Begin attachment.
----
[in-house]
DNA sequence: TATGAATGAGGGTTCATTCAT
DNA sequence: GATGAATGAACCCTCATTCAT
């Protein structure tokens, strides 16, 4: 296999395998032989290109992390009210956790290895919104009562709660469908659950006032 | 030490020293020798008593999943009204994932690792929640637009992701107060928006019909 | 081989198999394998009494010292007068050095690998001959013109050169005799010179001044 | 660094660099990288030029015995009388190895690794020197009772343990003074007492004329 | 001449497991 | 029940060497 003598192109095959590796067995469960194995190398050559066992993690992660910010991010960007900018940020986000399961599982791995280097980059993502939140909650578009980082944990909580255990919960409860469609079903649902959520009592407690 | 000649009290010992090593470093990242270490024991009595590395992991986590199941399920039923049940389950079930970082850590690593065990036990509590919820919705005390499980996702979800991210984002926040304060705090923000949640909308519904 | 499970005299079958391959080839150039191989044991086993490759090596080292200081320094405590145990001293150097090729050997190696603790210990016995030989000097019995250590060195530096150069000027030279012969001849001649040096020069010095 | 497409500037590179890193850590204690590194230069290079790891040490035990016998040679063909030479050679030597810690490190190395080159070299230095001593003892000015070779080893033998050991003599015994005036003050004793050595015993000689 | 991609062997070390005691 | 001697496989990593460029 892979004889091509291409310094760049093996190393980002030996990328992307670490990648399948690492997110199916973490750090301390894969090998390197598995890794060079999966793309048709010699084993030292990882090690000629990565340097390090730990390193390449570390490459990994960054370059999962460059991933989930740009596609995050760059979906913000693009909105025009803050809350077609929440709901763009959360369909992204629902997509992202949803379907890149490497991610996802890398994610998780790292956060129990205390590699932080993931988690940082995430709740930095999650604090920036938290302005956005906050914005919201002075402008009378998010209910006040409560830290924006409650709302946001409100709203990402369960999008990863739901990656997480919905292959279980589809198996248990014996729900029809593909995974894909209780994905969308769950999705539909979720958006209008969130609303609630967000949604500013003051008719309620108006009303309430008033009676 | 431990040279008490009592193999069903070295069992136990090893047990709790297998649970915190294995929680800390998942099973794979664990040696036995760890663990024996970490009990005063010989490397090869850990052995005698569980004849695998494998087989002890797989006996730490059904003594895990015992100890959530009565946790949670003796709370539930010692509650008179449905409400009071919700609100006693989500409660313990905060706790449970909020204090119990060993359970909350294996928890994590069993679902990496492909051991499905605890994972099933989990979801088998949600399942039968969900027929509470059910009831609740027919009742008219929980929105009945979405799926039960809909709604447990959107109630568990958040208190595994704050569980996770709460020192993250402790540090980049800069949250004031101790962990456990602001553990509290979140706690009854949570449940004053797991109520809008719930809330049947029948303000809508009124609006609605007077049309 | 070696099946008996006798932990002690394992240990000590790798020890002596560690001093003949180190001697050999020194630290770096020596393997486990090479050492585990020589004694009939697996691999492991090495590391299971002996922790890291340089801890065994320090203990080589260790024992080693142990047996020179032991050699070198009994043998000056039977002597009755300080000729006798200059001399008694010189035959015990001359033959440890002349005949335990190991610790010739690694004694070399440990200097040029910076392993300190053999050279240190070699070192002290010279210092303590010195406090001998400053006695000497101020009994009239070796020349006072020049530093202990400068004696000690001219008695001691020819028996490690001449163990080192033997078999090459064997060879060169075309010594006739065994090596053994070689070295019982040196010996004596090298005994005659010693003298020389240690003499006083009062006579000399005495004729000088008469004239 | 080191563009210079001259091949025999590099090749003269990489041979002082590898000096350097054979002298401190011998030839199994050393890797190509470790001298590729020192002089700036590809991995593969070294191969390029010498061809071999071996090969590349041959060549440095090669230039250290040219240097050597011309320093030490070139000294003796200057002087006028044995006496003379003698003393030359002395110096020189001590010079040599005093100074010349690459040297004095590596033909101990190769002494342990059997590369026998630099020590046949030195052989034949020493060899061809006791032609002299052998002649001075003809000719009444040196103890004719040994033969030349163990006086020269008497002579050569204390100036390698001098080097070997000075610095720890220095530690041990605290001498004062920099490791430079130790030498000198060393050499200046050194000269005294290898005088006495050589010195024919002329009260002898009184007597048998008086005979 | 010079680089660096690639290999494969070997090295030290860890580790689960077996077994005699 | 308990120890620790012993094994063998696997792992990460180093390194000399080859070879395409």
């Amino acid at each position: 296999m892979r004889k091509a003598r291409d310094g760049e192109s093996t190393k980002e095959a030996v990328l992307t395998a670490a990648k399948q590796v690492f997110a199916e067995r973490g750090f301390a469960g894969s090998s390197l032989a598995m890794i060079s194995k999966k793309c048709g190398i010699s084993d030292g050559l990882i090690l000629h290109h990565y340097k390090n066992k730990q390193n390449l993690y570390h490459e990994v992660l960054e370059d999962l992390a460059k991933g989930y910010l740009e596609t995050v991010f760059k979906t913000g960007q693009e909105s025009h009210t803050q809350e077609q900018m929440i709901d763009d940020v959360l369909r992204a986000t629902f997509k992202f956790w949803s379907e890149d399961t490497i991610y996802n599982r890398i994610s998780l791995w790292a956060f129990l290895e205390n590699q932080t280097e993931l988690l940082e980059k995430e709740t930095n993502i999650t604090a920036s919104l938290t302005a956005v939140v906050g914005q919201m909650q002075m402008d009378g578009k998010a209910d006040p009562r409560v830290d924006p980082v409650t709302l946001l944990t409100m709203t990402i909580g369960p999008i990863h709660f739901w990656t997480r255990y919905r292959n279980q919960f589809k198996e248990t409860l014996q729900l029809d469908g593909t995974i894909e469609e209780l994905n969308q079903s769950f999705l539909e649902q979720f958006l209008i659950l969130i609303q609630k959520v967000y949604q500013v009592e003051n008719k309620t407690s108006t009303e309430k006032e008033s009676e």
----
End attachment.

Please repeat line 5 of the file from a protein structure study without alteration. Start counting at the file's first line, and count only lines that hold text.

């Amino acid at each position: 296999m892979r004889k091509a003598r291409d310094g760049e192109s093996t190393k980002e095959a030996v990328l992307t395998a670490a990648k399948q590796v690492f997110a199916e067995r973490g750090f301390a469960g894969s090998s390197l032989a598995m890794i060079s194995k999966k793309c048709g190398i010699s084993d030292g050559l990882i090690l000629h290109h990565y340097k390090n066992k730990q390193n390449l993690y570390h490459e990994v992660l960054e370059d999962l992390a460059k991933g989930y910010l740009e596609t995050v991010f760059k979906t913000g960007q693009e909105s025009h009210t803050q809350e077609q900018m929440i709901d763009d940020v959360l369909r992204a986000t629902f997509k992202f956790w949803s379907e890149d399961t490497i991610y996802n599982r890398i994610s998780l791995w790292a956060f129990l290895e205390n590699q932080t280097e993931l988690l940082e980059k995430e709740t930095n993502i999650t604090a920036s919104l938290t302005a956005v939140v906050g914005q919201m909650q002075m402008d009378g578009k998010a209910d006040p009562r409560v830290d924006p980082v409650t709302l946001l944990t409100m709203t990402i909580g369960p999008i990863h709660f739901w990656t997480r255990y919905r292959n279980q919960f589809k198996e248990t409860l014996q729900l029809d469908g593909t995974i894909e469609e209780l994905n969308q079903s769950f999705l539909e649902q979720f958006l209008i659950l969130i609303q609630k959520v967000y949604q500013v009592e003051n008719k309620t407690s108006t009303e309430k006032e008033s009676e």